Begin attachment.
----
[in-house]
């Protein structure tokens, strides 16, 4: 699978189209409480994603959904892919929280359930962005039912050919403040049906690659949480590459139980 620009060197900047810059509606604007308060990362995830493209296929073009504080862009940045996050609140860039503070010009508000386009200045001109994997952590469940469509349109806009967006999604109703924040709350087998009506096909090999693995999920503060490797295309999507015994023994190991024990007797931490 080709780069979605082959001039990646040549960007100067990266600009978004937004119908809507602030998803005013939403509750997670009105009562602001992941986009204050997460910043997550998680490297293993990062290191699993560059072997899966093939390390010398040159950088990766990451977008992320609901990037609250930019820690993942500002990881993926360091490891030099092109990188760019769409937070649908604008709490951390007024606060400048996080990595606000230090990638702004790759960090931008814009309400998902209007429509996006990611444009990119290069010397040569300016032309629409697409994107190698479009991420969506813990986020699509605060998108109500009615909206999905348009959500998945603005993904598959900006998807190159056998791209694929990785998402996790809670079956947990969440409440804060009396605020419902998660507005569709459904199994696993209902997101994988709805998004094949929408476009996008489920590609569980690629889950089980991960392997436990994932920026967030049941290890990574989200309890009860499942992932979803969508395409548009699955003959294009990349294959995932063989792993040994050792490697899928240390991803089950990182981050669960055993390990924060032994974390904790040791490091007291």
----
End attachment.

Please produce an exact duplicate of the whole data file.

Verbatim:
[in-house]
């Protein structure tokens, strides 16, 4: 699978189209409480994603959904892919929280359930962005039912050919403040049906690659949480590459139980 620009060197900047810059509606604007308060990362995830493209296929073009504080862009940045996050609140860039503070010009508000386009200045001109994997952590469940469509349109806009967006999604109703924040709350087998009506096909090999693995999920503060490797295309999507015994023994190991024990007797931490 080709780069979605082959001039990646040549960007100067990266600009978004937004119908809507602030998803005013939403509750997670009105009562602001992941986009204050997460910043997550998680490297293993990062290191699993560059072997899966093939390390010398040159950088990766990451977008992320609901990037609250930019820690993942500002990881993926360091490891030099092109990188760019769409937070649908604008709490951390007024606060400048996080990595606000230090990638702004790759960090931008814009309400998902209007429509996006990611444009990119290069010397040569300016032309629409697409994107190698479009991420969506813990986020699509605060998108109500009615909206999905348009959500998945603005993904598959900006998807190159056998791209694929990785998402996790809670079956947990969440409440804060009396605020419902998660507005569709459904199994696993209902997101994988709805998004094949929408476009996008489920590609569980690629889950089980991960392997436990994932920026967030049941290890990574989200309890009860499942992932979803969508395409548009699955003959294009990349294959995932063989792993040994050792490697899928240390991803089950990182981050669960055993390990924060032994974390904790040791490091007291």